Other Buildings by Architect: St. Barbara’s Catholic Church in Bushwick, St. Gregory the Great Catholic Church in Crown Heights North, plus Bossert Hotel in Brooklyn Heights, Boat House in Prospect Park, Park shelters in Fulton and McGolrick parks, Greenpoint Savings Bank and Williamsburg Trust bank, and many, many more
Landmarked: No

The story: The more I find out about Frank Helmle’s work, the more I have to move him up in the pantheon of Brooklyn’s great architects. The man had incredible talent and versatility. He had an uncanny and valuable ability to take the architecture of other times, places and cultures and translate it into something modern for his time and place. He used this talent often and well, but it is perhaps most clearly shown in his church architecture.

This parish started out a long way from a corner lot at the joining of several important streets in Ocean Hill. Our Lady of the Presentation of the Blessed Virgin Mary was started in 1887 in the South Brooklyn home of the Reverend Hugh Hand. The first real mass was celebrated in Luhr’s Hall, on East New York Avenue and Osborne Street with 30 people in attendance. The congregation purchased this corner plot and had a wood-framed church built within the next year or so. That wooden church was soon too small, and it was enlarged in 1896. When the church was built, so too was the brick rectory building next door.

Rev. Hand remained the pastor here until his death in 1909. That year, Rev. James F. Flynn was made the pastor. He was in charge when the wooden church burned down in 1910. The church rallied, held mass in a large tent erected on site, and began raising money to build a new church. Rev. Flynn had a reputation for appreciating good architecture and knowing his architects, so he must have been quite happy to have Frank J. Helmle on board to design the new church. He may have even suggested him.

by
2

A long-shuttered factory and lot at 1725 St Marks Avenue, between Eastern Parkway and East New York Avenue in Ocean Hill, sold for $2,200,000 last month, according to public records. That’s about twice what we would expect.

It’s a large lot, nearly 7,000 square feet, but the property has a FAR of 1 and is only zoned for manufacturing. (The existing building is 1.39 over FAR, also.) About a year ago, small residential lots in Ocean Hill on the other side of Atlantic were trading around $180 per square foot. This sale price works out to about $314 a square foot.

Prices have been rising all across the borough, of course, and this property sits right next to the boundaries of de Blasio’s proposed East New York rezoning plan. If that goes through, it will turn nearby commercial-only spaces into mixed-use residential and possibly add as many as 7,000 apartments in the area, as we reported last month.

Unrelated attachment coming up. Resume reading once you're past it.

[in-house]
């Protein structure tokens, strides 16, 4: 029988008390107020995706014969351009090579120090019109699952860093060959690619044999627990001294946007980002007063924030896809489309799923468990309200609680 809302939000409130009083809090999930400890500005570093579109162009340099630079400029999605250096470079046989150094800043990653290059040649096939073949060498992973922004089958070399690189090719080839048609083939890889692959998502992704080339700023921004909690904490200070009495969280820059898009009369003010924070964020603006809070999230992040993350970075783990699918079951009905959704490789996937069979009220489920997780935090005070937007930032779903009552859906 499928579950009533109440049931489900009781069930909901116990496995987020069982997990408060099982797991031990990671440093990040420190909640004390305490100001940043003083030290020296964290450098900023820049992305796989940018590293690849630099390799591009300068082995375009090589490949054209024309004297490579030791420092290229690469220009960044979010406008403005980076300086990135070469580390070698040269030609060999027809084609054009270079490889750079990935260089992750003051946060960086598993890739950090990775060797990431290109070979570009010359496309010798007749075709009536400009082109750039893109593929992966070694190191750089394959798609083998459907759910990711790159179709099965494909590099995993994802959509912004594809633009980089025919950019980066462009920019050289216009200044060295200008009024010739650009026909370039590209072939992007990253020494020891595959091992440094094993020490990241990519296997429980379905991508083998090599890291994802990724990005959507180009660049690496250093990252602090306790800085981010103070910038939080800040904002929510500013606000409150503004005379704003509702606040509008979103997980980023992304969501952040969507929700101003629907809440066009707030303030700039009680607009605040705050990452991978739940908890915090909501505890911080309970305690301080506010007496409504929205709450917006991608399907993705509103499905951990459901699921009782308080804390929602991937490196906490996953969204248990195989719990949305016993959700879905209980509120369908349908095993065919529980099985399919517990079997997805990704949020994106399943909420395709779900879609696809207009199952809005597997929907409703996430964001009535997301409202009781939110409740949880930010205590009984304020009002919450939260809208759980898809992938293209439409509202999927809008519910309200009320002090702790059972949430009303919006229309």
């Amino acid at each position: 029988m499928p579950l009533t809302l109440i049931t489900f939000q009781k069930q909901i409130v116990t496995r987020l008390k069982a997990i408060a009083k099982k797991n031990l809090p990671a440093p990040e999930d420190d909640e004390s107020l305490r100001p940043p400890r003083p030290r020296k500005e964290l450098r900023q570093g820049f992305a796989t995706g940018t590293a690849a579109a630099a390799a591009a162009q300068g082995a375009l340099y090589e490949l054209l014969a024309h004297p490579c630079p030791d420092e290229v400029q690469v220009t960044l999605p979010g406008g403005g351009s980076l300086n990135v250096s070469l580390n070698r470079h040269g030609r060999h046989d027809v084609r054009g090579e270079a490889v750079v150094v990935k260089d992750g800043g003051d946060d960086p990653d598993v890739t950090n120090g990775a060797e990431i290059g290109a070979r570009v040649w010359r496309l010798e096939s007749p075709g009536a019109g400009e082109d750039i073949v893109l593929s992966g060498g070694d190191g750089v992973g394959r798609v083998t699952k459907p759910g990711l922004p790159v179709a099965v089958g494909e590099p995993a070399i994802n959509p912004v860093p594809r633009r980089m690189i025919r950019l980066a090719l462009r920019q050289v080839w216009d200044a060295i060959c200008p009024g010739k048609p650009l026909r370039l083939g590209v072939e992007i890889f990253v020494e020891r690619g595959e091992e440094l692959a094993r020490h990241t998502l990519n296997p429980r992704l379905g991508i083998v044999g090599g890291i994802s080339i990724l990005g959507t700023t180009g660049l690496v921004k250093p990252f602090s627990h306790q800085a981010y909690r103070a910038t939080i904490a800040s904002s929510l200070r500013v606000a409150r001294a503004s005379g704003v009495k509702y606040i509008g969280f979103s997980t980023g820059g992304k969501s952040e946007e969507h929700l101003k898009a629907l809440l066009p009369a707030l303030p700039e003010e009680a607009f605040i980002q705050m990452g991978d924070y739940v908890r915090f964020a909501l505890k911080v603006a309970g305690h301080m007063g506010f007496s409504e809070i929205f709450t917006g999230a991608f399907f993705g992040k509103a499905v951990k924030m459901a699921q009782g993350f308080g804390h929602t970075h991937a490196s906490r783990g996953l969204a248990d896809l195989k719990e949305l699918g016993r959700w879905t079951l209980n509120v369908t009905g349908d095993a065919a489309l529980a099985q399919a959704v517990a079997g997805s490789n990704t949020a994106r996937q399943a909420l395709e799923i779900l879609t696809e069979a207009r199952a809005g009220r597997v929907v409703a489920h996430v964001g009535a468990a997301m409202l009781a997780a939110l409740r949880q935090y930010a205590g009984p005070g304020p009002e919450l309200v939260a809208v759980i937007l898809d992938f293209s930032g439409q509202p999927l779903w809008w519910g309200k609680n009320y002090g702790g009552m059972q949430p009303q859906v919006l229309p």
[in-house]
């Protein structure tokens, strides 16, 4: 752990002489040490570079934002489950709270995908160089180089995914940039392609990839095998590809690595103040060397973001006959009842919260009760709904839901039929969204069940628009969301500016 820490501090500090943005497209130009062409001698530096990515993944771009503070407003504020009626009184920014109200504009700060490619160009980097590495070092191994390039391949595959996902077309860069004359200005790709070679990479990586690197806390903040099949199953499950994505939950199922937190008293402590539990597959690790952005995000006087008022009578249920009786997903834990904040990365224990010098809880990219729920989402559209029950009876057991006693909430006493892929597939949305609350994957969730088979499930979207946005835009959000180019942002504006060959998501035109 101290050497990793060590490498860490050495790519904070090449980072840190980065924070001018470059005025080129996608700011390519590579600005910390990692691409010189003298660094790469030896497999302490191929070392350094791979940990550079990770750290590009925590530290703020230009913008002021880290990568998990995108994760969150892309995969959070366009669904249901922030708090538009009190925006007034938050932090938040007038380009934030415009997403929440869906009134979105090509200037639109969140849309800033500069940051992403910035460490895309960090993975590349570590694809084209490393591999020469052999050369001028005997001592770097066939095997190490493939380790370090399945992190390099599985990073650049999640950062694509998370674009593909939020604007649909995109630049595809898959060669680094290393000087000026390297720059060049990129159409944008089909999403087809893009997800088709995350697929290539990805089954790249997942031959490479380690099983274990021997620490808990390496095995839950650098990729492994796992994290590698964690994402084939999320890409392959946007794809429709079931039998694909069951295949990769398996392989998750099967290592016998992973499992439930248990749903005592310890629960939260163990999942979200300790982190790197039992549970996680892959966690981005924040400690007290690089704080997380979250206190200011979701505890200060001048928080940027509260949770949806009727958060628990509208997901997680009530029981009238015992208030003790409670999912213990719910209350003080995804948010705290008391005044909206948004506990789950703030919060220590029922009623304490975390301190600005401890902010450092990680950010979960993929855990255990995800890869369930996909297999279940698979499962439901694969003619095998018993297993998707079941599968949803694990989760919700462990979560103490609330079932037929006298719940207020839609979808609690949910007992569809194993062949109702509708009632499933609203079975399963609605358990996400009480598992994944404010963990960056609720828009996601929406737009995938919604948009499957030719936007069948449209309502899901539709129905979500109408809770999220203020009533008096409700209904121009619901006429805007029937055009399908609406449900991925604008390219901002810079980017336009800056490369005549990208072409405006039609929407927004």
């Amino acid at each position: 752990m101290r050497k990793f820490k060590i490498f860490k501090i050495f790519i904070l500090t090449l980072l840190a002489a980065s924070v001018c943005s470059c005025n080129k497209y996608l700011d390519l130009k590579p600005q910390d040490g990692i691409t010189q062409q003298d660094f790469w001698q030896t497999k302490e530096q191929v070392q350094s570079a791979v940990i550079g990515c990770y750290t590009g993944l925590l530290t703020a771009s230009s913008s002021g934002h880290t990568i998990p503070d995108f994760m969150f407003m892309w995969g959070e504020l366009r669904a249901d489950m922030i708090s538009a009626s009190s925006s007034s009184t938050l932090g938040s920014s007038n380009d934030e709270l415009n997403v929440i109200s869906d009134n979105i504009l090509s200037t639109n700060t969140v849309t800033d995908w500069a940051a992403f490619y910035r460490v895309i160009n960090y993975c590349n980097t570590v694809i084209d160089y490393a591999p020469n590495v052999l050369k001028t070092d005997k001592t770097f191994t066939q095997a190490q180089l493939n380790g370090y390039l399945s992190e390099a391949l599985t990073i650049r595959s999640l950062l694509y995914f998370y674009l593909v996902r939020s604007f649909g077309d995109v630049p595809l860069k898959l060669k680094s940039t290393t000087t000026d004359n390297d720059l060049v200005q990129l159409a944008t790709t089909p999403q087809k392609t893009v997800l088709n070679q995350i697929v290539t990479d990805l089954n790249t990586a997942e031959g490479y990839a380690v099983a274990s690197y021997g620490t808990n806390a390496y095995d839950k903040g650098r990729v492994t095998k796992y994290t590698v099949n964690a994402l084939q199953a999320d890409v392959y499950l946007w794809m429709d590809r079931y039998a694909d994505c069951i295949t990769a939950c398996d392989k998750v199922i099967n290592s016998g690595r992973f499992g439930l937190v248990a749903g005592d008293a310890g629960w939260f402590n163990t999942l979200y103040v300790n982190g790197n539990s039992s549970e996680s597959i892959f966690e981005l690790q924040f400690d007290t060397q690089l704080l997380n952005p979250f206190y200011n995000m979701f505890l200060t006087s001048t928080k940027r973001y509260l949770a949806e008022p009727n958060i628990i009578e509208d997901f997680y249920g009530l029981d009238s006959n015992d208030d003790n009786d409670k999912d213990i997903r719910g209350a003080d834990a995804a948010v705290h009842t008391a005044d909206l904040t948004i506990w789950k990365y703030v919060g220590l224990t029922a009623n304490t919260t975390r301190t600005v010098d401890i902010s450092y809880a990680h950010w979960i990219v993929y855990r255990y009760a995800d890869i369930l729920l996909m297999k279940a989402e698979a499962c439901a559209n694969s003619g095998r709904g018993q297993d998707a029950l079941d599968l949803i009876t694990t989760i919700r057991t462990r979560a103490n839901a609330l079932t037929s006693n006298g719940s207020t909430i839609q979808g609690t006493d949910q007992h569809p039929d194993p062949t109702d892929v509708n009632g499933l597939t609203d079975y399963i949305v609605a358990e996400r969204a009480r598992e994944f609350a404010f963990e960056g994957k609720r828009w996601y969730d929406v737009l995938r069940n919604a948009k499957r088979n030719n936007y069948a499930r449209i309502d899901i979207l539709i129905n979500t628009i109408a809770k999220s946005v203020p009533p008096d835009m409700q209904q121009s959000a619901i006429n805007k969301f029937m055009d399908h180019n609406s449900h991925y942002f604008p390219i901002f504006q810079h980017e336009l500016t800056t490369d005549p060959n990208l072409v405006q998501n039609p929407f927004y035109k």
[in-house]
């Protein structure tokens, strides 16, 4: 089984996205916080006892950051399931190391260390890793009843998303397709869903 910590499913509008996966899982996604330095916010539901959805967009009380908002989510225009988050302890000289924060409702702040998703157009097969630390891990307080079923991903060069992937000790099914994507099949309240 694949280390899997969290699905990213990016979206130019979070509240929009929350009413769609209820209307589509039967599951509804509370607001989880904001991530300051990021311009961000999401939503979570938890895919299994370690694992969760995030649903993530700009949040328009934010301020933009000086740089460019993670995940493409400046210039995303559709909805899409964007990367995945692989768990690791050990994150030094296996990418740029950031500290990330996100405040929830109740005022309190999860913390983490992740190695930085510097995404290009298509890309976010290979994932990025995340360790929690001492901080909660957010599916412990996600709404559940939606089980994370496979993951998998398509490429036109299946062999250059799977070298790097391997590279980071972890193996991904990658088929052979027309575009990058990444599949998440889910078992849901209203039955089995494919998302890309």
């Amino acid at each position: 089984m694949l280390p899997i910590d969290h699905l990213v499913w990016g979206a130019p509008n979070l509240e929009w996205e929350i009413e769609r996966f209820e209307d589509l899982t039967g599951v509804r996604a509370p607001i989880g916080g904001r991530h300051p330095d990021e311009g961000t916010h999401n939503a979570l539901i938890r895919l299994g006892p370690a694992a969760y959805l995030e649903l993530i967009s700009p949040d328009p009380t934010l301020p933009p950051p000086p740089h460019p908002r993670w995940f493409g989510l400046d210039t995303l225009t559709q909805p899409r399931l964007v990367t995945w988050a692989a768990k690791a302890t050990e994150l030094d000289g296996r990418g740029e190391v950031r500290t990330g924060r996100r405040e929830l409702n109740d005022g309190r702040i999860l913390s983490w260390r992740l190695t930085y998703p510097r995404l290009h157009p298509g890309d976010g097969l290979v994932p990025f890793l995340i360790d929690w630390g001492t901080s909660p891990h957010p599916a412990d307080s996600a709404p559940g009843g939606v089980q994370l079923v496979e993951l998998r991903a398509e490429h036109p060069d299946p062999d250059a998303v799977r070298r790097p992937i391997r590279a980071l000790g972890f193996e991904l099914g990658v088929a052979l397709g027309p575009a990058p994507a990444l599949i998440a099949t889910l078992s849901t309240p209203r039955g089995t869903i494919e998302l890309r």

Signatures on the deeds show the buyer is an LLC managed by local investor Zalmen Wagschal. GMAP

Image via Google Maps

Brooklyn, one building at a time.

Name: Two-family row houses
Address: 1-19 Jardine Place
Cross Streets: Herkimer Street and Atlantic Avenue
Neighborhood: Ocean Hill
Year Built: 1890s
Architectural Style: Renaissance Revival, some with Romanesque Revival details
Architect: Unknown
Landmarked: No

The story: The more you get to know Brooklyn, the more you realize it would probably take a lifetime to really get to know this enormous borough. Of course, we all know it was an independent city up until 1898. Only a few years earlier, in 1894, Flatlands became part of Brooklyn, completing the land mass of the borough we know today. Brooklyn was and is geographically huge, and its neighborhoods are as varied as the different original towns, time periods, and kinds of architecture allow. All of Brooklyn’s neighborhoods have interesting stories.

Ocean Hill, the neighborhood between East New York, Brownsville, Bedford Stuyvesant and Crown Heights has some great residential architecture, as well as a vibrant history. Ocean Hill started to develop in the 1890s, and its boundaries cross Atlantic Avenue, creating a long neighborhood that abuts both Crown Heights and Bedford Stuyvesant. Because of school zones, poverty and demographics, Ocean Hill and neighboring Brownsville have been linked together since the 1960s and ’70s. But architecturally, the neighborhood is more aligned with its neighbors to the west, and less to Brownsville.